On This Page:
- What Is Integrative, Complementary or Alternative Medicine (ICAM)?
- Types of ICAM Therapies
- How Do I Get ICAM?
- How Much Does ICAM Cost?
- Safety and ICAM
- Questions to Ask Your Healthcare Team About ICAM
- Integrative, Complementary and Alternative Medicine Video
What Is Integrative, Complementary or Alternative Medicine (ICAM)?
Integrative, complementary or alternative medicine (ICAM) are therapies outside of standard medical care.
Integrative medicine is a coordinated approach using both conventional and complementary medicine for treatment. This is done through the same treatment center or system. To be considered integrative medicine, the approach must have shown significant effectiveness and safety when combined with conventional medicine. An example is a patient who gets acupuncture to lessen nausea and pain from chemotherapy.
Complementary medicine is used with conventional medicine. An example is a patient who gets massage from a professional familiar working with cancer patients.
Alternative medicine is used in place of conventional medicine. An example is a patient who uses a certain diet to try to treat the cancer instead of having surgery, chemotherapy or radiation.
The Food and Drug Administration (FDA) does not regulate ICAM therapies. Though not a proven treatment, evidence suggests that some of these approaches may help control symptoms and side effects.
Approaches doctors often use with conventional medicine for pancreatic cancer patients include:
- Acupuncture has been shown in some studies to relieve chemotherapy-induced nausea and vomiting.
- Exercise has been shown to have several beneficial effects for cancer survivors, including maintaining quality of life and weight.
Some ICAM therapies, such as mediation and yoga, can also be helpful for caregivers.
Types of ICAM Therapies
- Dietary supplements
- Special teas
- Massage therapy
- Spiritual healing
- Medical cannabis
Though some of these therapies are widely available, it is important for patients to look for providers who have experience working with people with cancer.
Note: The Pancreatic Cancer Action Network does not recommend nor endorse one type of treatment over another. Before beginning any new ICAM treatment, please discuss it with your doctor.
How Do I Get ICAM?
Many institutions offer integrative and complementary medicine resources. Ask your healthcare team if your treating center has these resources or can help you find them.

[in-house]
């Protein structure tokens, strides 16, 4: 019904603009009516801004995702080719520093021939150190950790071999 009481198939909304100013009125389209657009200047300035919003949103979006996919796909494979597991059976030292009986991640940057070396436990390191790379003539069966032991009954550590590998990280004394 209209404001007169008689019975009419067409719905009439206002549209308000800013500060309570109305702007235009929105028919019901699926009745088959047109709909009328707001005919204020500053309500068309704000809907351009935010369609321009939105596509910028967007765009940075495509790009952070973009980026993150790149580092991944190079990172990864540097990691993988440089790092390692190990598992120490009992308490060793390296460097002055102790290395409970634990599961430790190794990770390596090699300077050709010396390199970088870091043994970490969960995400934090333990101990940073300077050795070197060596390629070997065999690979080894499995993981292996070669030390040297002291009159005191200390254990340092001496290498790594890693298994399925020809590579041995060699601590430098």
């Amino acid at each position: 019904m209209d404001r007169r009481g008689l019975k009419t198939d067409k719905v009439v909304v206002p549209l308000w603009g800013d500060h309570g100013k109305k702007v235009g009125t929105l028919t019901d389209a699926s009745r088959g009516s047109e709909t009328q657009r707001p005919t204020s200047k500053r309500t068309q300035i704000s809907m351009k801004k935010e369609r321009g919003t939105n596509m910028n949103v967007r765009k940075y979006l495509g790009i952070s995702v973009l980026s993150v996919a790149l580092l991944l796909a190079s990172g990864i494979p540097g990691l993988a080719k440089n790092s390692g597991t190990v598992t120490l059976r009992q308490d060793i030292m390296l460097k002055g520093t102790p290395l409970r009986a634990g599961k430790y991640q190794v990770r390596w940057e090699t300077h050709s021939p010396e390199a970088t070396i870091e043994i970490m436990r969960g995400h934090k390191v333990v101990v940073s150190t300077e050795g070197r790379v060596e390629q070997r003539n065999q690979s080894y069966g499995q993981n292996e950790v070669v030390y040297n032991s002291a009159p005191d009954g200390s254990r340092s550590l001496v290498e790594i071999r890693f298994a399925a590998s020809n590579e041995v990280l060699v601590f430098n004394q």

There may also be clinical trials studying integrative or complementary medicine.
How Much Does ICAM Cost?
As with any treatment, costs may be different from person to person. Check with the service provider and your insurance company to understand costs. ICAM therapies at a patient’s treating institution are often free or covered by insurance.
Safety and ICAM
ICAM therapies are still related to your health. If you are considering ICAM:
- Always talk to your entire healthcare team about any treatments you consider or receive, including dietary supplements
- Use sources other than a product or its company’s website to research the therapy, any studies on it, possible side effects and possible interactions with your other treatments
- Look for highly qualified, licensed practitioners who have worked with cancer patients
Contact Patient Central for credible ICAM resources.
Questions to Ask Your Healthcare Team About ICAM
- How will this therapy help me?
- What are the risks of this therapy?
- How will this therapy interact with my other treatment(s)?
- What are the potential side effects?
- Is this therapy part of a clinical trial? If so, who is sponsoring the trial?
- Will the therapy be covered by my health insurance?
Tell your healthcare team about any medicines you are taking, including ICAM. This will help avoid negative interactions with ongoing treatment.
Integrative, Complementary or Alternative Medicine Video
We’re Here to Help
To learn more about pancreatic cancer treatment – including integrative, complementary or alternative medicine – contact Patient Central.
Information reviewed by PanCAN’s Scientific and Medical Advisory Board, who are experts in the field from such institutions as University of Pennsylvania, Memorial Sloan-Kettering Cancer Center, Virginia Mason Medical Center and more.
Information provided by the Pancreatic Cancer Action Network, Inc. (“PanCAN”) is not a substitute for medical advice, diagnosis, treatment or other health care services. PanCAN may provide information to you about physicians, products, services, clinical trials or treatments related to pancreatic cancer, but PanCAN does not recommend nor endorse any particular health care resource. In addition, please note that any personal information you provide to PanCAN’s associates during telephone and/or email communications may be stored and used to help PanCAN achieve its mission of assisting patients with, and finding cures and treatments for, pancreatic cancer. Stored constituent information may be used to inform PanCAN programs and activities. Information also may be provided in aggregate or limited formats to third parties to guide future pancreatic cancer research and treatment efforts. PanCAN will not provide personal directly identifying information (such as your name or contact information) to such third parties without your prior written consent unless required or permitted by law to do so.